On June 24, 2010, the Media & Entertainment – USA newsletter published for the International Law Office (ILO) exclusively by Rimon, highlighted an article authored by Douglas J. Wood, Stacy K. Marcus and Anthony S. Traymore, entitled “Social Media in action in advertising and marketing (.PDF).” If you want to read or download the entire Social Media white paper released by Rimon’s Social Media Task Force, go to the Social & Digital Media White Paper section on Legal Bytes.
Yesterday, the federal court hearing the billion-dollar case brought by Viacom against YouTube and Google ruled in favor of Google and YouTube on a summary judgment motion, deciding that YouTube is protected against claims of copyright infringement by the safe harbor provisions of the Digital Millennium Copyright Act (the “DMCA”), since it promptly sought to comply with the DMCA by removing protected content when notified of it.
The federal court held that under the law, if service providers were required to try to determine what content is infringing, or if service providers were held liable because they know infringement is rampant in the industry, or that users routinely post infringing materials, it “would contravene the structure and operation of the DMCA.” Only Congress has the power to decide to alter or reallocate the burden of copyright protection from the rights holder (i.e., the copyright owner) to the service provider. In examining that question, the court stated that where such a huge volume of works are posted by others, the service provider “cannot by inspection determine whether the use has been licensed by the owner, or whether its posting” is a “fair use” of the material, or even whether its copyright owner or licensee objects to its posting. The DMCA is explicit: it shall not be construed to condition “safe harbor” protection on “a service provider monitoring its service or affirmatively seeking facts indicating infringing activity . . . .” Under the DMCA, if one has no notice of infringement and innocently publishes infringing content, until knowledge is shown – by “take down” notice or otherwise – a passive service provider platform would generally not be liable for intellectual property infringement.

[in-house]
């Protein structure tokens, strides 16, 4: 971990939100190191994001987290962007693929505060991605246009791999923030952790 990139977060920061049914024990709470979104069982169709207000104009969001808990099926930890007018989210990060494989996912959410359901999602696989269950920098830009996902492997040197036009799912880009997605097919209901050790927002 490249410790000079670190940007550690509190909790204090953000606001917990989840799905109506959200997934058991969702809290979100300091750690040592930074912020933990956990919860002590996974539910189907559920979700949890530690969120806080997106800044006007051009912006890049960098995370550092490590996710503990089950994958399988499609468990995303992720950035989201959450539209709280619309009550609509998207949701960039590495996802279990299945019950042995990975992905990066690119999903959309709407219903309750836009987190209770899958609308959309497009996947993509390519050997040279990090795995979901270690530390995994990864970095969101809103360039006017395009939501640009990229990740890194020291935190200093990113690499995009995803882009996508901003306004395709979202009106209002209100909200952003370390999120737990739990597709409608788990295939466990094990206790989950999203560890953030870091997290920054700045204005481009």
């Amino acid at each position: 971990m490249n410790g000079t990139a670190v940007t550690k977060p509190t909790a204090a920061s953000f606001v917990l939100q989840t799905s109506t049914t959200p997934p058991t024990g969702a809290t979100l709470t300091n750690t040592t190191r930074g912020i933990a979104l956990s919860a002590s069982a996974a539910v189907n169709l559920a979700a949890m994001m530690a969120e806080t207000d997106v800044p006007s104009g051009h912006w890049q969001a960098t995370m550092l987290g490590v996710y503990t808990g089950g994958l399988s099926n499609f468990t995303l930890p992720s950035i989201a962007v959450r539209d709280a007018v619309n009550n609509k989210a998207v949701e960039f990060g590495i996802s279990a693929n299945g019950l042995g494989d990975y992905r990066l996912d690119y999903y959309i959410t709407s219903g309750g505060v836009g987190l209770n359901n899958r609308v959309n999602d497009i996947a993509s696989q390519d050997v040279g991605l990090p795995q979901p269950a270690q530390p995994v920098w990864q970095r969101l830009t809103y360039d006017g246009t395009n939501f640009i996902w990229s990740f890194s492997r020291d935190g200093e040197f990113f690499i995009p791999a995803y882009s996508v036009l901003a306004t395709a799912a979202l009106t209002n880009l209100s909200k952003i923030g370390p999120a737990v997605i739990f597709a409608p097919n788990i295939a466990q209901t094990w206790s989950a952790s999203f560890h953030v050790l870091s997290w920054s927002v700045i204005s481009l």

It’s unlikely you have heard the end of this lawsuit. In a statement posted yesterday by Michael Fricklas, Viacom Executive Vice President, General Counsel & Secretary, Viacom noted that, “This case has always been about whether intentional theft of copyrighted works is permitted under existing law and we always knew that the critical underlying issue would need to be addressed by courts at the appellate levels. Today’s decision accelerates our opportunity to do so.”